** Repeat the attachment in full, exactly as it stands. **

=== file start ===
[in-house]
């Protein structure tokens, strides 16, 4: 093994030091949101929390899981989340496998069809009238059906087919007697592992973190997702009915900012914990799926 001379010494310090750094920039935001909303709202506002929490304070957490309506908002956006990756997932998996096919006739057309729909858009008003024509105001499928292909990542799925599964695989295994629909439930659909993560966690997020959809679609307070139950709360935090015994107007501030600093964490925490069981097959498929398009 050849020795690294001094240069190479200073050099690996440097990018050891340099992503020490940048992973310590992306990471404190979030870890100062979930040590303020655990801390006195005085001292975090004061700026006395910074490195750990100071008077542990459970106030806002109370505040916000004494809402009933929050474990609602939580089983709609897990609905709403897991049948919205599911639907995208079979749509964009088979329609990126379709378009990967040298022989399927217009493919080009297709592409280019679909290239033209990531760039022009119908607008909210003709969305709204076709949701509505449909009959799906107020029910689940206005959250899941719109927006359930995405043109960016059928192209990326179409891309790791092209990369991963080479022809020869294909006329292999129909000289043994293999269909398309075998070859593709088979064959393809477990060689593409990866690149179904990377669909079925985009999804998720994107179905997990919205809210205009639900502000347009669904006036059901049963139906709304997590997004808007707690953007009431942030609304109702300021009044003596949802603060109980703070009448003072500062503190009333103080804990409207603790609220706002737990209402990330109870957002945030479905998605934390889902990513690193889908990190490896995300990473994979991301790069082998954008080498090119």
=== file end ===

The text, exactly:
[in-house]
């Protein structure tokens, strides 16, 4: 093994030091949101929390899981989340496998069809009238059906087919007697592992973190997702009915900012914990799926 001379010494310090750094920039935001909303709202506002929490304070957490309506908002956006990756997932998996096919006739057309729909858009008003024509105001499928292909990542799925599964695989295994629909439930659909993560966690997020959809679609307070139950709360935090015994107007501030600093964490925490069981097959498929398009 050849020795690294001094240069190479200073050099690996440097990018050891340099992503020490940048992973310590992306990471404190979030870890100062979930040590303020655990801390006195005085001292975090004061700026006395910074490195750990100071008077542990459970106030806002109370505040916000004494809402009933929050474990609602939580089983709609897990609905709403897991049948919205599911639907995208079979749509964009088979329609990126379709378009990967040298022989399927217009493919080009297709592409280019679909290239033209990531760039022009119908607008909210003709969305709204076709949701509505449909009959799906107020029910689940206005959250899941719109927006359930995405043109960016059928192209990326179409891309790791092209990369991963080479022809020869294909006329292999129909000289043994293999269909398309075998070859593709088979064959393809477990060689593409990866690149179904990377669909079925985009999804998720994107179905997990919205809210205009639900502000347009669904006036059901049963139906709304997590997004808007707690953007009431942030609304109702300021009044003596949802603060109980703070009448003072500062503190009333103080804990409207603790609220706002737990209402990330109870957002945030479905998605934390889902990513690193889908990190490896995300990473994979991301790069082998954008080498090119």